• Idd amid coronavirus put a stop to all the traditions and festivities Muslims long for
After a unique Ramadhan of social distancing and no mass prayers, came an even more atypical Idd. Idd-ul-Fitr is a day that is used to mark the end of 30 days of fasting with pomp and celebration.
Traditionally, it is mandated that one must put on their best outfit before heading out to prayers. The Idd prayer is a mass prayer where hundreds of people gather at mosques or open fields to pray the special prayer that only takes place two times a year in the Islamic calendar.
After the prayers, traditionally, people greet each other with long handshakes and hugs as they wish each other a happy Idd. People then proceed towards family homes, where they go to greet the eldest members of the family. They move around neighbourhoods, greeting relatives, neighbours and friends and wishing each other on the joyous occasion. During these visits, it is customary to be greeted with the most delectable food and drink.
Children often go house to house, greeting family and strangers alike to greet them for Idd, which is a playful code for them asking for their gift. The Idi is a monetary gift given to children as a way of congratulating them for making it through the fasting period. Children have a blast collecting money from family and relatives on Idd morning, and spend the better half of the afternoon comparing their amounts.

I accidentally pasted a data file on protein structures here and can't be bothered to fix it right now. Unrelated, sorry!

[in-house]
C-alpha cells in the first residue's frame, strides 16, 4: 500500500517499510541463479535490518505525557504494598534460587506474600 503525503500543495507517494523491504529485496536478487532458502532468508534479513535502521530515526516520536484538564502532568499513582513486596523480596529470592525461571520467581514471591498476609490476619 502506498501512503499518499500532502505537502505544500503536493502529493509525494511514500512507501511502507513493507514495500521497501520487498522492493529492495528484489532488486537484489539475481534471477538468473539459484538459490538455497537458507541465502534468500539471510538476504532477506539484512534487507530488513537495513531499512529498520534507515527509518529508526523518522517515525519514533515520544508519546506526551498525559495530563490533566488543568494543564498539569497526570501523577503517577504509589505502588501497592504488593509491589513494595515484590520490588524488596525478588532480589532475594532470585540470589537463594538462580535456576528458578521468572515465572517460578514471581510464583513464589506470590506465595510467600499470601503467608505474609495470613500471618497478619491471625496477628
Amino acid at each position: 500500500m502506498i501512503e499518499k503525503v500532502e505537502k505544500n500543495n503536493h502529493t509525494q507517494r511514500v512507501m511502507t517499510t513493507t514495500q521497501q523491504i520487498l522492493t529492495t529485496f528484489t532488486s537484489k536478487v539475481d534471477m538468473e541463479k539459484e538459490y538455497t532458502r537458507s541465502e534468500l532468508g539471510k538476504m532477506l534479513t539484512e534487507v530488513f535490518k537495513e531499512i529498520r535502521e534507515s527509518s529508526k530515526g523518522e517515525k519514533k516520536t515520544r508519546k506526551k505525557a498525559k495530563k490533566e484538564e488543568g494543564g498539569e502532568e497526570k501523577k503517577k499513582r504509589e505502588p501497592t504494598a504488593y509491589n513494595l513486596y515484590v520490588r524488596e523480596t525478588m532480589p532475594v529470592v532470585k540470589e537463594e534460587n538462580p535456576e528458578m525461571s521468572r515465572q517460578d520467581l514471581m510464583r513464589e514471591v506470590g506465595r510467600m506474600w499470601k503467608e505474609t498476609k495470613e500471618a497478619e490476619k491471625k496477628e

Alas, this year’s special edition of Idd amid coronavirus put a stop to all the beautiful traditions and festivities that Muslims around the world look forward to. The special call to Idd prayer reverberated from the isolated mosques through the quiet neighbourhoods.
Moreover, although Kenya is not on full lockdown, most people avoided visiting family on this day as a means of maintaining social distancing. Rather, families and friends wished each other a happy Idd through phone calls and texts.
With all the coronavirus protocols in place, Muslims around the world were resolved to have just as good an Idd celebration regardless of the current circumstances. People still dressed up in their finest attire, decorated their homes for the festivities and laid the table with assorted delectable dishes.
Families took Idd portraits in their homes or backyards to share with others who could not visit them on that day. Others shared snapshots of themselves in their Idd best on social media.
Families ate and laughed merrily, children received their Idi from immediate family members and M-Pesa from those who were far. In Kenya, children still went door to door in the neighbourhood to wish people a happy Idd in the prospect of receiving their Idi as movement is not restricted in certain areas during the day.
It was evident that the spirit was not to be dampened and the joyous mood could not be overshadowed. Seeing Muslims determined to have a good Idd, or give their families an Idd celebration they were used to, or even making sure children did not feel the difference in this year’s Idd celebration, was inspiring.
I could not help but reflect on how our own determination was the key to our own happiness. We could have easily had a terrible Idd and blamed it on the coronavirus and authorities for locking us down, but no. Everyone was determined to have a good time, if not for anyone else then for themselves.
For me, this was putting an emphasis on the school of thought that is we are masters of our own happiness. We cannot rely on others to make us feel good. Rather, we are the ones who hold the key to our own happiness. Life is what you make it.